Pretty lucky when you think of Quebec with 1400 new cases today alone, Ontario with 600. Alberta is not doing much better. Canada’s Chief Medical Officer Dr Tam says that some parts of Canada are in un-chartered waters and things could get really bad meaning that hospital system could be overwhelmed, Quebec is almost at that point in the Montreal region. Most cases are under 40 yrs of age and young people who a few months ago were laughing at the pandemic are now coughing. What is most disturbing in Quebec with a population of 8 million people, is the popularity of QAnon amongst certain segment of the population and the conspiracy theories. Anti-mask demonstrations in Montreal attracting 10,000 people when in the rest of Canada such demonstrations would attract at most 200. There is also in Quebec City the phenomenon of Radio poubelles (garbage) stations with their shock Jock hosts, one such station is CHOI-X who has for a long time promoted every nut job and conspiracy theory on the air. It got so bad 2 weeks ago that Mayor Regis LaBeaume pulled all City publicity from the station after CHOI-X refused again to air public health messages on Covid19, the owners stating it was propaganda. Now many other private sponsors have pulled their publicity. So the owners of CHOI -X are suing City of Quebec for diffamation instead of simply airing the public health messages. It shows a sad side of society and this anything goes attitude, selfish and self-centered, pampered society.
New Brunswick which has the border with Quebec unto the Maritime region has closed its border to prevent Quebecers coming in. As for the border with the USA it remains closed until 1 November but it is not likely to re-open before 2021 or until the USA has a firm control on the pandemic.
In other news: Thanksgiving weekend is coming, Monday 12 October being Thanksgiving. We had thought of doing a different menu this year for our Annual T-giving luncheon, but turkeys are on sale and I got a nice one, 12 lbs for $20. I think we will start with smoked Salmon and shrimp, for dessert, Monsieur Will is going to make is roasted bread and Irish whiskey ice cream and a bread pudding. It will be a small affair this year, we celebrate on Sunday.
Taking a lot of walks around the neighbourhood, in the last 3 years owners and developers have slowly but surely gentrified old Charlottetown. Many of the old homes built around 1820-1880 period are being renovated usually for $1 to 2 Million dollar budget. The area which is 9 city blocks by 6 city blocks is saturated with 825 Air B&B mostly illegal or under the radar., though this year many have been converted to long term rental. Several Bed and Breakfasts have also changed hands and bought by Chinese investors who cater mostly to Mainland Chinese tourists. This year was bad, no tourists and many businesses restaurants, bars, hotels are really struggling if not dying out right. Some hotels downtown and in the suburbs have closed until May 2021. It is going to be tough for the service/hospitality industry. If the cruise ships do not return in May 2021, and borders are still closed, PEI will have to think of a Plan B for tourism. The so called Atlantic bubble did not produce the economic results businesses were counting on. The Atlantic region in Canada has a total population of 2.5 million people spread over 4 provinces. It is not a wealthy area, the average income is about $40,000 per family or less, many are Seasonally employed. So the whole service industry sector needs out of province visitors, PEI alone gets one million visitors between May and October in a normal year. It does not affect us living here in retirement but I can see how anyone who is working now is worried. It seems however that dentists/doctors, our 2 plastic surgeons, our 2 psychiatrists, pharmacists are busier than ever.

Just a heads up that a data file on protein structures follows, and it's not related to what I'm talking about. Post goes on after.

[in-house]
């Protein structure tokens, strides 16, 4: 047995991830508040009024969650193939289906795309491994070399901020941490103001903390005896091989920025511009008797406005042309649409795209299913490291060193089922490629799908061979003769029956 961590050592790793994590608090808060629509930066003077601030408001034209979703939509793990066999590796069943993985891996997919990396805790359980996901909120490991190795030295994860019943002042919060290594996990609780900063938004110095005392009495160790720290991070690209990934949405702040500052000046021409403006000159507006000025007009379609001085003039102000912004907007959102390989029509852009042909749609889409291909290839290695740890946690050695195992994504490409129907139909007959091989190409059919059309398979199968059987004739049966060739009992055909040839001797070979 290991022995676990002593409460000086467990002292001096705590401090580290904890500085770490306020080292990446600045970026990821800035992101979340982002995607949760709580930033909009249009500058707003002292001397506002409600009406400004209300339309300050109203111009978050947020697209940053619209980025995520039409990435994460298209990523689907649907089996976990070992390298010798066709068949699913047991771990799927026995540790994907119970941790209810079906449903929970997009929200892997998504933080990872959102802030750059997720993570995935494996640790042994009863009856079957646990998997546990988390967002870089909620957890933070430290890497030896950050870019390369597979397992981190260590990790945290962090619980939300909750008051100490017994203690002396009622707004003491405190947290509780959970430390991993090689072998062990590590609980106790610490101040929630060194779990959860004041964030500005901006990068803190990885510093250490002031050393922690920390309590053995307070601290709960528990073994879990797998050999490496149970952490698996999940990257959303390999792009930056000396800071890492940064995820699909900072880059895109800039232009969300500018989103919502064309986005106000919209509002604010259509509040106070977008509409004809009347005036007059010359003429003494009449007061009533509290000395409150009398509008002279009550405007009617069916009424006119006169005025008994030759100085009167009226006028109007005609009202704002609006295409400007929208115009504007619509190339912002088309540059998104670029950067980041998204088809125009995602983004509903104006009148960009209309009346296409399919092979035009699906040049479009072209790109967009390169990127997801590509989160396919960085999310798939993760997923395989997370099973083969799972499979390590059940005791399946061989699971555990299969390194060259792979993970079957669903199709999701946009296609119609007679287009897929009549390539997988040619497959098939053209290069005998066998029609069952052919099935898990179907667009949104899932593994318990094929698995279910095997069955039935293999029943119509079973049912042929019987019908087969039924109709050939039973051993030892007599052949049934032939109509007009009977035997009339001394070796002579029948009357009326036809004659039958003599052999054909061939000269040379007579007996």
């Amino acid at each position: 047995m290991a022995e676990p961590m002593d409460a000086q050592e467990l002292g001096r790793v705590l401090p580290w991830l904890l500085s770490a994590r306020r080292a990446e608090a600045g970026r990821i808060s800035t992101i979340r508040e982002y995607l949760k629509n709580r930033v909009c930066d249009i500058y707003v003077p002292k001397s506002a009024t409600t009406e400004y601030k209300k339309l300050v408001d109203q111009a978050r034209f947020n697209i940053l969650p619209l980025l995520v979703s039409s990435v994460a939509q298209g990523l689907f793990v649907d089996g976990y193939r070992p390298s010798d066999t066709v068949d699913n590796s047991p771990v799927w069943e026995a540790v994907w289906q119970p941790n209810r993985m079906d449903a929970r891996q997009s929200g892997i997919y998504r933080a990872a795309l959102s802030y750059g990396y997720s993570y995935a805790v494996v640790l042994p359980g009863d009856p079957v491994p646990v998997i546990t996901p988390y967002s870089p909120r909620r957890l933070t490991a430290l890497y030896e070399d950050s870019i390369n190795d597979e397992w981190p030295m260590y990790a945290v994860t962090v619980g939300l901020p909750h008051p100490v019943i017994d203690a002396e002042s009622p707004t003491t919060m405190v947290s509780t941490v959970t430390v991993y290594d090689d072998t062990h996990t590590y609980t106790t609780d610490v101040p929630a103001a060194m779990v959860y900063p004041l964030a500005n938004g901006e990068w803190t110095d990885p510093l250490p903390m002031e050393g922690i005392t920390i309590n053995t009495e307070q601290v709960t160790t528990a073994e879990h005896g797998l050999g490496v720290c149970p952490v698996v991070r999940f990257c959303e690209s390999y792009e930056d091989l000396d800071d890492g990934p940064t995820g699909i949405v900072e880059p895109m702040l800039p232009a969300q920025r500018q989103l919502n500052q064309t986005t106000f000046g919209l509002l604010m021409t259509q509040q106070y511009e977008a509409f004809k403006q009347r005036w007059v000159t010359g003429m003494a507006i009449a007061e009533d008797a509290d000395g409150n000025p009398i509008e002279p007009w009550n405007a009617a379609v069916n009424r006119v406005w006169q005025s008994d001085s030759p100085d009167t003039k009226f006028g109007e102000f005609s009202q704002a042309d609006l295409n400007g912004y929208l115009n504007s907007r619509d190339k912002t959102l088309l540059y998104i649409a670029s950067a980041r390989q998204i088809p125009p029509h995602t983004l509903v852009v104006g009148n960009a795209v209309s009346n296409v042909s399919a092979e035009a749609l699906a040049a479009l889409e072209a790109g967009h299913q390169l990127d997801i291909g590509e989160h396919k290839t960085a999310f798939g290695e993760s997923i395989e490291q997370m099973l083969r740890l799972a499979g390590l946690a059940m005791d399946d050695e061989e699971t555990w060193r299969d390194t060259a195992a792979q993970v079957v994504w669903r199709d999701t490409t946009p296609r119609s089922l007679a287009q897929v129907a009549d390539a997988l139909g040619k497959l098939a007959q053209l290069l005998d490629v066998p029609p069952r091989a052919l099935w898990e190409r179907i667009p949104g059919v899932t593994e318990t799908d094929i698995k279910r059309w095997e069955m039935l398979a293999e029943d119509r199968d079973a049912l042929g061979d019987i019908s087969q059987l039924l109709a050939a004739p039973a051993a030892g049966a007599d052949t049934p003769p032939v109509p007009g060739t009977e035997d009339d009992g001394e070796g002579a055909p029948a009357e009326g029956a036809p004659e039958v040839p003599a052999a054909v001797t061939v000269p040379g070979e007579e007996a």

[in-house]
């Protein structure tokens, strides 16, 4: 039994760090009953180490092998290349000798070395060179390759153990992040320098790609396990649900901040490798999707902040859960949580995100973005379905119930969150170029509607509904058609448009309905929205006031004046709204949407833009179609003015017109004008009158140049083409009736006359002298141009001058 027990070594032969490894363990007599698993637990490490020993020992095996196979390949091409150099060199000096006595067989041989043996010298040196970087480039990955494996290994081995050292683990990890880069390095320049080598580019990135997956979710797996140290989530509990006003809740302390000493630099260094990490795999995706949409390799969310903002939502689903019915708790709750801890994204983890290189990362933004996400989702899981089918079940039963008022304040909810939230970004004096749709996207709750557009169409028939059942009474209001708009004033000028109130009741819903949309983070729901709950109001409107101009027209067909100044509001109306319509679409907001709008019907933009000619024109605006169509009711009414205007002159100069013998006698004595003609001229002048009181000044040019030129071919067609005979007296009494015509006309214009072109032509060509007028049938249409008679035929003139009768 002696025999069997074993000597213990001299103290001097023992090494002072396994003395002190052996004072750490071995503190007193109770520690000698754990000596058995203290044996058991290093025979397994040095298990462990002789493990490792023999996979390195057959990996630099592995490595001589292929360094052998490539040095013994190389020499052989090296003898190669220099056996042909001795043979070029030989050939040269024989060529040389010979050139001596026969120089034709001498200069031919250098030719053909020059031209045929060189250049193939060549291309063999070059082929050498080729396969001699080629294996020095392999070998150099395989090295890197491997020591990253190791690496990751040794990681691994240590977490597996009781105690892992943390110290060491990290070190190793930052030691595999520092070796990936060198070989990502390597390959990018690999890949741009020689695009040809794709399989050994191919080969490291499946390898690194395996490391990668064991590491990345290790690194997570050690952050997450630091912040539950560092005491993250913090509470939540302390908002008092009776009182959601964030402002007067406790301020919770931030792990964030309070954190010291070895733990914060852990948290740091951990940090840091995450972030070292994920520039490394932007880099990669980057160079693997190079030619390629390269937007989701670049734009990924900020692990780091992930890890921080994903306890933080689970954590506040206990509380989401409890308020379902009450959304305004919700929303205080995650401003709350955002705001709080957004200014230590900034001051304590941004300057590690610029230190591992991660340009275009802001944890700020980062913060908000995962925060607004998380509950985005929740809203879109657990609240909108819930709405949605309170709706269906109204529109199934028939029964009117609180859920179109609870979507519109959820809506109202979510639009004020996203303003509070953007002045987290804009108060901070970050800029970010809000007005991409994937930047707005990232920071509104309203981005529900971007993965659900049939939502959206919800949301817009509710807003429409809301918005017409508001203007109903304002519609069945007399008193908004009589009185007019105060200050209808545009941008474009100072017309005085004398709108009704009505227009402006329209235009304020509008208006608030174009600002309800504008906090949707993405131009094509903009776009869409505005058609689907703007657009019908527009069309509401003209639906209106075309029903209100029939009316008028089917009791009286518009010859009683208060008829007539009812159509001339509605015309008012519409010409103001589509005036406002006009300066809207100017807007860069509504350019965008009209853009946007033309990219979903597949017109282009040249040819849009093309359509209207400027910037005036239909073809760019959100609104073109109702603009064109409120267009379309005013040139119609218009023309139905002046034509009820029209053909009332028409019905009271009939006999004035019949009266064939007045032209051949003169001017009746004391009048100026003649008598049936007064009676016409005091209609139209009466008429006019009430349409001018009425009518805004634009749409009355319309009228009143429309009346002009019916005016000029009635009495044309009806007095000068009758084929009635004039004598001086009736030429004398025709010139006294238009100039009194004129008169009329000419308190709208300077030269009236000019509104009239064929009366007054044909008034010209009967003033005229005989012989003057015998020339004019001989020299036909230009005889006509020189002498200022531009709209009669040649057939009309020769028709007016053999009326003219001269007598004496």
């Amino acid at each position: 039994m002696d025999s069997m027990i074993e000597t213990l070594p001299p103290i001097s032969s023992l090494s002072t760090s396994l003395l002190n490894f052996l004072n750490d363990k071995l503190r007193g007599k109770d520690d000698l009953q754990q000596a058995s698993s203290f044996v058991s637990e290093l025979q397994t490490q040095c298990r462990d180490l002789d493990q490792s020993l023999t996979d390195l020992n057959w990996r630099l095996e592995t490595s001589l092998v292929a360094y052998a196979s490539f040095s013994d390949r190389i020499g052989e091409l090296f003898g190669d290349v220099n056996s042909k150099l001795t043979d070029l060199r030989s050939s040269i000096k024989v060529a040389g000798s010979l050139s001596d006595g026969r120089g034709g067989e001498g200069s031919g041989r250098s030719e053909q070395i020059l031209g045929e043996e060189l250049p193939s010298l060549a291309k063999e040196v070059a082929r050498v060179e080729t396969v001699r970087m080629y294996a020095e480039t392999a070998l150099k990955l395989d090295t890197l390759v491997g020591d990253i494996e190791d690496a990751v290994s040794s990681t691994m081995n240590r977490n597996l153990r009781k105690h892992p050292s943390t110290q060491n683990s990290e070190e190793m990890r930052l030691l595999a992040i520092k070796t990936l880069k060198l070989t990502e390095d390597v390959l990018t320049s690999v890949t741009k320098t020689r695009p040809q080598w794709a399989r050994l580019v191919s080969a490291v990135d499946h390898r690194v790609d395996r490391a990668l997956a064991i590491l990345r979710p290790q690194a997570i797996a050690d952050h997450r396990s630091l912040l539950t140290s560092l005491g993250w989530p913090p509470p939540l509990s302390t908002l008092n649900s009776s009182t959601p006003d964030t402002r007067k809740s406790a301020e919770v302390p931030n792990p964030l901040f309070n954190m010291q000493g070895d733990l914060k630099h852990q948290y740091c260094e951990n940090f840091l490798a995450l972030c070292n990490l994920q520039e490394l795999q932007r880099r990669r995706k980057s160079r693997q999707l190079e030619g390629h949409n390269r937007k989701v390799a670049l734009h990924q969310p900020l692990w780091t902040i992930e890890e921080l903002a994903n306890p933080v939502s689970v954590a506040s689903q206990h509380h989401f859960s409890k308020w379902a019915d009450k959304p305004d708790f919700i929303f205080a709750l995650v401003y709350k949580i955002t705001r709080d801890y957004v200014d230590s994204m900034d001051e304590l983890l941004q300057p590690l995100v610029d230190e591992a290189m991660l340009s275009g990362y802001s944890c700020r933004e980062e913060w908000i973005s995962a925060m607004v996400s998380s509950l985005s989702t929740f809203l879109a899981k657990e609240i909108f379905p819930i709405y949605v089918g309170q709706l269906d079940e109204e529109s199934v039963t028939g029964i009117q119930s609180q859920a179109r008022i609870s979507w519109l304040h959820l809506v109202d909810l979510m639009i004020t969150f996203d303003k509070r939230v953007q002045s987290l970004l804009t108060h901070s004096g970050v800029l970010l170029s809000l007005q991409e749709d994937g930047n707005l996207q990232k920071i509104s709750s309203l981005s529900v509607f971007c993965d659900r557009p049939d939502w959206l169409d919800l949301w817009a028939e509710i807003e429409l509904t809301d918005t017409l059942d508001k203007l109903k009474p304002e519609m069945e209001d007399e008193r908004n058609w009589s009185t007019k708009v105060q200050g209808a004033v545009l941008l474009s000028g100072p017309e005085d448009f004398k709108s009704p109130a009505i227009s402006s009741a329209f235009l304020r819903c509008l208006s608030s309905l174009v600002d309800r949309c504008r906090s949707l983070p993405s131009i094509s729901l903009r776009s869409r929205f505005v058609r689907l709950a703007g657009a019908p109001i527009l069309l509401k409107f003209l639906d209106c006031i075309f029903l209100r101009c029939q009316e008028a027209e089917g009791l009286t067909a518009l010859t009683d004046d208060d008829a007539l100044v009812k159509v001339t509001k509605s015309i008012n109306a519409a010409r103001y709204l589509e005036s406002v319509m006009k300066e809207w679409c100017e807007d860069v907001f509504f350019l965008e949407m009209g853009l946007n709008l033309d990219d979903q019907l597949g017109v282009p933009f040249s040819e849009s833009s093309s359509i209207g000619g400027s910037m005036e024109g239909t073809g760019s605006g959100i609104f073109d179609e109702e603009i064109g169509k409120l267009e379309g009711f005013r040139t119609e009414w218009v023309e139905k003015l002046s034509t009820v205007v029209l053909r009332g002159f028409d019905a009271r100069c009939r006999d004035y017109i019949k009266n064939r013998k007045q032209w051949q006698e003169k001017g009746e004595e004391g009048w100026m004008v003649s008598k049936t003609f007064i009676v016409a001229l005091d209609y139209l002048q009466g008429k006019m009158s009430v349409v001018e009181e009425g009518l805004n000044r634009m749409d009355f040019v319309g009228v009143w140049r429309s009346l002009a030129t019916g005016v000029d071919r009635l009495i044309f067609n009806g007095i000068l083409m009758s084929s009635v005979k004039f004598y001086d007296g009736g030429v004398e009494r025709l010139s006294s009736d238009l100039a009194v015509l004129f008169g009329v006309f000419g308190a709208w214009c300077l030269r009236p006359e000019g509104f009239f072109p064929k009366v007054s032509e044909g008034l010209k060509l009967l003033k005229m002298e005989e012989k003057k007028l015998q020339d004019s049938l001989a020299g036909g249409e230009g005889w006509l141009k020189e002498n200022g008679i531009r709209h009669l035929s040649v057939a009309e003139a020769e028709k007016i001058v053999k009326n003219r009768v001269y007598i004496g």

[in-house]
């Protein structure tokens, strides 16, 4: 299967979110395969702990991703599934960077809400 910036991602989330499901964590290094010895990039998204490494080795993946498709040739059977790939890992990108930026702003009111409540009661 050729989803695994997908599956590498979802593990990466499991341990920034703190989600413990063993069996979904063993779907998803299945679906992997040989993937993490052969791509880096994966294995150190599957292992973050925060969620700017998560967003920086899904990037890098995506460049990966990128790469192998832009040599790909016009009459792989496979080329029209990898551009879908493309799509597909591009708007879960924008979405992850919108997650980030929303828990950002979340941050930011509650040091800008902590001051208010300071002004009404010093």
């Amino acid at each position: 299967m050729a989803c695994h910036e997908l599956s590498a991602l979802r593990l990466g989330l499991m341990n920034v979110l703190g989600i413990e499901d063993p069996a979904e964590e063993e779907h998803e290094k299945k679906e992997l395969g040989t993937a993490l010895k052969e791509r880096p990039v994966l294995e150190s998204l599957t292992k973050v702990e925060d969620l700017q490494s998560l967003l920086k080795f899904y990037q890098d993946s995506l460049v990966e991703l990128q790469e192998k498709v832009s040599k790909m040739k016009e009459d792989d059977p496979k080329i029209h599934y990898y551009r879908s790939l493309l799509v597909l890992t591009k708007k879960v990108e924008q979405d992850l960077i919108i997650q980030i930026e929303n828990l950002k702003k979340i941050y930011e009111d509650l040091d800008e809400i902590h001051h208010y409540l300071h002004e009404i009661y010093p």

I have been posting a lot on Instagram and enjoy this new medium much more than Facebook.
Here is our Nora enjoying the deck this morning.
Here they are Nora in the background and Nick, waiting for their dinner, it’s the look dachshunds are known for, where is my dinner!!!!!
Love this view of the Hillsborough river from the boarwalk looking towards the opening to the Strait of Northumberland and Nova Scotia coast beyond. On the right is Rocky Point and Port LaJoye the original French fort. On the left is Keppoch (pronounced Keppick) both are affluent out of town areas.
I have studied history almost all my life, I enjoy reading on specific topics, I am not one for generalities in history or the facile comment or anecdotes to explain an event. I think that it is worth knowing exactly what happened or what was said from reliable sources who did their own research. I also love archeology and spent a lot of time studying ancient ruins to discover their secrets.
Last year a new book on Emperor Nero was published by Professor John F. Drinkwater, in his 457 page book he presents a very different picture of Nero who was Emperor of Rome for 14 years. He took every myth about Nero and goes about deconstructing it and presenting a narrative that throws doubt on what we have been told. It is fascinating reading,